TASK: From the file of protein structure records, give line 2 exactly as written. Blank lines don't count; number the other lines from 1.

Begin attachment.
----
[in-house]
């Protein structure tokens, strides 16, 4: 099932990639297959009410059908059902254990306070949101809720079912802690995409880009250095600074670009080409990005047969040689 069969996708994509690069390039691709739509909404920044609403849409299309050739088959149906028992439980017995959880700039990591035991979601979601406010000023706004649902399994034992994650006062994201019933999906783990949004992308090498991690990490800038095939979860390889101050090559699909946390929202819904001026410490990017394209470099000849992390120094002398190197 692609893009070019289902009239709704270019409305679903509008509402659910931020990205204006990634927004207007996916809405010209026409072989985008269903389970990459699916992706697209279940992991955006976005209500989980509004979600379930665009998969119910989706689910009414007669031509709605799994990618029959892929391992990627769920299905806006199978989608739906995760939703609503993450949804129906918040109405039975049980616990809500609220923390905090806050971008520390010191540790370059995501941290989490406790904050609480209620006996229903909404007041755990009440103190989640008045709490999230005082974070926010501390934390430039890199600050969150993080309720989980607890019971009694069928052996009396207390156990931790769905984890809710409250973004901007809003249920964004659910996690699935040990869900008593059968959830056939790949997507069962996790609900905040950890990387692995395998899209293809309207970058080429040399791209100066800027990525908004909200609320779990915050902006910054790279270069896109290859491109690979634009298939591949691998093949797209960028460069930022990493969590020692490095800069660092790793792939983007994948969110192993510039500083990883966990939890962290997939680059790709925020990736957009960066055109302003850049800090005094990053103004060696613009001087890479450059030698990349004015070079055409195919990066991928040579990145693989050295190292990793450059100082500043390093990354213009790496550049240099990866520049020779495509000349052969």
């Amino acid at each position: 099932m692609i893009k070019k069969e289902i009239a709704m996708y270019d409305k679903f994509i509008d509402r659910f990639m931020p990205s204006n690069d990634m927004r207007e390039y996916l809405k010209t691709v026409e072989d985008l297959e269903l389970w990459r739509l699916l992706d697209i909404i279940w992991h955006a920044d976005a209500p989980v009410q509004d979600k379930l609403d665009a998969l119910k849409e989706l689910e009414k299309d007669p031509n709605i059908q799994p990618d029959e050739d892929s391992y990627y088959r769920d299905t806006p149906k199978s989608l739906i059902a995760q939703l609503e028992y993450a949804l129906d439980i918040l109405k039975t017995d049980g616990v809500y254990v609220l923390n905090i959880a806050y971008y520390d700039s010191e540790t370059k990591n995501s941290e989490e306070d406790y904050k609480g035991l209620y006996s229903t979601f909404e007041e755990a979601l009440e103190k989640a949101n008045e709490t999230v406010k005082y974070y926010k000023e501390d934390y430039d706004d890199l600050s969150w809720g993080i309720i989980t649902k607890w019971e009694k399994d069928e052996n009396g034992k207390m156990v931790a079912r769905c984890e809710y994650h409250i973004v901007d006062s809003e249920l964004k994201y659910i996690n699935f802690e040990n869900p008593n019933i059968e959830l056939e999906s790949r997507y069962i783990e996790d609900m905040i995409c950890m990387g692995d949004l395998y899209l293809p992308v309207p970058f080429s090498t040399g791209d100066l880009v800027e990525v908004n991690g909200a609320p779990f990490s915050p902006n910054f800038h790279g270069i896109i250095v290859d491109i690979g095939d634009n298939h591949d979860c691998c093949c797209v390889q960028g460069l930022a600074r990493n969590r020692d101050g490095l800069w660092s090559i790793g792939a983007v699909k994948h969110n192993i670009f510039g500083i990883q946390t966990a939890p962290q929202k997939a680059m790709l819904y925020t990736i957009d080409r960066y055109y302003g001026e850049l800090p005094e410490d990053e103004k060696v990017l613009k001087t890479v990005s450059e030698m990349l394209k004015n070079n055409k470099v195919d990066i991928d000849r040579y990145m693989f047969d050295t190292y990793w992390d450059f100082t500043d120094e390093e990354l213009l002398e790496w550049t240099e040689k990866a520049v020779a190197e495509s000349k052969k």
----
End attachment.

């Protein structure tokens, strides 16, 4: 099932990639297959009410059908059902254990306070949101809720079912802690995409880009250095600074670009080409990005047969040689 069969996708994509690069390039691709739509909404920044609403849409299309050739088959149906028992439980017995959880700039990591035991979601979601406010000023706004649902399994034992994650006062994201019933999906783990949004992308090498991690990490800038095939979860390889101050090559699909946390929202819904001026410490990017394209470099000849992390120094002398190197 692609893009070019289902009239709704270019409305679903509008509402659910931020990205204006990634927004207007996916809405010209026409072989985008269903389970990459699916992706697209279940992991955006976005209500989980509004979600379930665009998969119910989706689910009414007669031509709605799994990618029959892929391992990627769920299905806006199978989608739906995760939703609503993450949804129906918040109405039975049980616990809500609220923390905090806050971008520390010191540790370059995501941290989490406790904050609480209620006996229903909404007041755990009440103190989640008045709490999230005082974070926010501390934390430039890199600050969150993080309720989980607890019971009694069928052996009396207390156990931790769905984890809710409250973004901007809003249920964004659910996690699935040990869900008593059968959830056939790949997507069962996790609900905040950890990387692995395998899209293809309207970058080429040399791209100066800027990525908004909200609320779990915050902006910054790279270069896109290859491109690979634009298939591949691998093949797209960028460069930022990493969590020692490095800069660092790793792939983007994948969110192993510039500083990883966990939890962290997939680059790709925020990736957009960066055109302003850049800090005094990053103004060696613009001087890479450059030698990349004015070079055409195919990066991928040579990145693989050295190292990793450059100082500043390093990354213009790496550049240099990866520049020779495509000349052969």